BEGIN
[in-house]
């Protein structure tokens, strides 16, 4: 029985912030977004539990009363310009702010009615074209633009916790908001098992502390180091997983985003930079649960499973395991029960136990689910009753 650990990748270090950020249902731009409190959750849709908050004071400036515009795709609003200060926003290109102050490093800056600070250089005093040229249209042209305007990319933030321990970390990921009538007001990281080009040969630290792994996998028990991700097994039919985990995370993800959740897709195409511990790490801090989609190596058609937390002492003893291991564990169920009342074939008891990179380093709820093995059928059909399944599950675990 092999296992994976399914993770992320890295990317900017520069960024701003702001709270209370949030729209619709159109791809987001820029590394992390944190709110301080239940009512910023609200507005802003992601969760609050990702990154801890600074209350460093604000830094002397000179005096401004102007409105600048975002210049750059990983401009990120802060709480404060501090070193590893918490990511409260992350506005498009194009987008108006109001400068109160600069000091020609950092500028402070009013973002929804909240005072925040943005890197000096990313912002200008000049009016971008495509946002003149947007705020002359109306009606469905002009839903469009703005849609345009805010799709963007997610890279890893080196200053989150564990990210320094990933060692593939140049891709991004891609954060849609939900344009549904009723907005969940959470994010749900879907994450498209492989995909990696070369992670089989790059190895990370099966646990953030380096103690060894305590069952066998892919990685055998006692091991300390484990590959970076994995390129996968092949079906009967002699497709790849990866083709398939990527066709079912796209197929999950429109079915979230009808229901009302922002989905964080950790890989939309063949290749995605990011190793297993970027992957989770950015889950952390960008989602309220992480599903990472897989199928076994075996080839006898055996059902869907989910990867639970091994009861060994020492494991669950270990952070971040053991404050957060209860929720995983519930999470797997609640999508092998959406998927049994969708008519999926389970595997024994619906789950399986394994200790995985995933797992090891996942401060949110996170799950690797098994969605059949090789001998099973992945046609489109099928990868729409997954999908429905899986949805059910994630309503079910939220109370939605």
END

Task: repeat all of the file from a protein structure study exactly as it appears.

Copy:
[in-house]
């Protein structure tokens, strides 16, 4: 029985912030977004539990009363310009702010009615074209633009916790908001098992502390180091997983985003930079649960499973395991029960136990689910009753 650990990748270090950020249902731009409190959750849709908050004071400036515009795709609003200060926003290109102050490093800056600070250089005093040229249209042209305007990319933030321990970390990921009538007001990281080009040969630290792994996998028990991700097994039919985990995370993800959740897709195409511990790490801090989609190596058609937390002492003893291991564990169920009342074939008891990179380093709820093995059928059909399944599950675990 092999296992994976399914993770992320890295990317900017520069960024701003702001709270209370949030729209619709159109791809987001820029590394992390944190709110301080239940009512910023609200507005802003992601969760609050990702990154801890600074209350460093604000830094002397000179005096401004102007409105600048975002210049750059990983401009990120802060709480404060501090070193590893918490990511409260992350506005498009194009987008108006109001400068109160600069000091020609950092500028402070009013973002929804909240005072925040943005890197000096990313912002200008000049009016971008495509946002003149947007705020002359109306009606469905002009839903469009703005849609345009805010799709963007997610890279890893080196200053989150564990990210320094990933060692593939140049891709991004891609954060849609939900344009549904009723907005969940959470994010749900879907994450498209492989995909990696070369992670089989790059190895990370099966646990953030380096103690060894305590069952066998892919990685055998006692091991300390484990590959970076994995390129996968092949079906009967002699497709790849990866083709398939990527066709079912796209197929999950429109079915979230009808229901009302922002989905964080950790890989939309063949290749995605990011190793297993970027992957989770950015889950952390960008989602309220992480599903990472897989199928076994075996080839006898055996059902869907989910990867639970091994009861060994020492494991669950270990952070971040053991404050957060209860929720995983519930999470797997609640999508092998959406998927049994969708008519999926389970595997024994619906789950399986394994200790995985995933797992090891996942401060949110996170799950690797098994969605059949090789001998099973992945046609489109099928990868729409997954999908429905899986949805059910994630309503079910939220109370939605």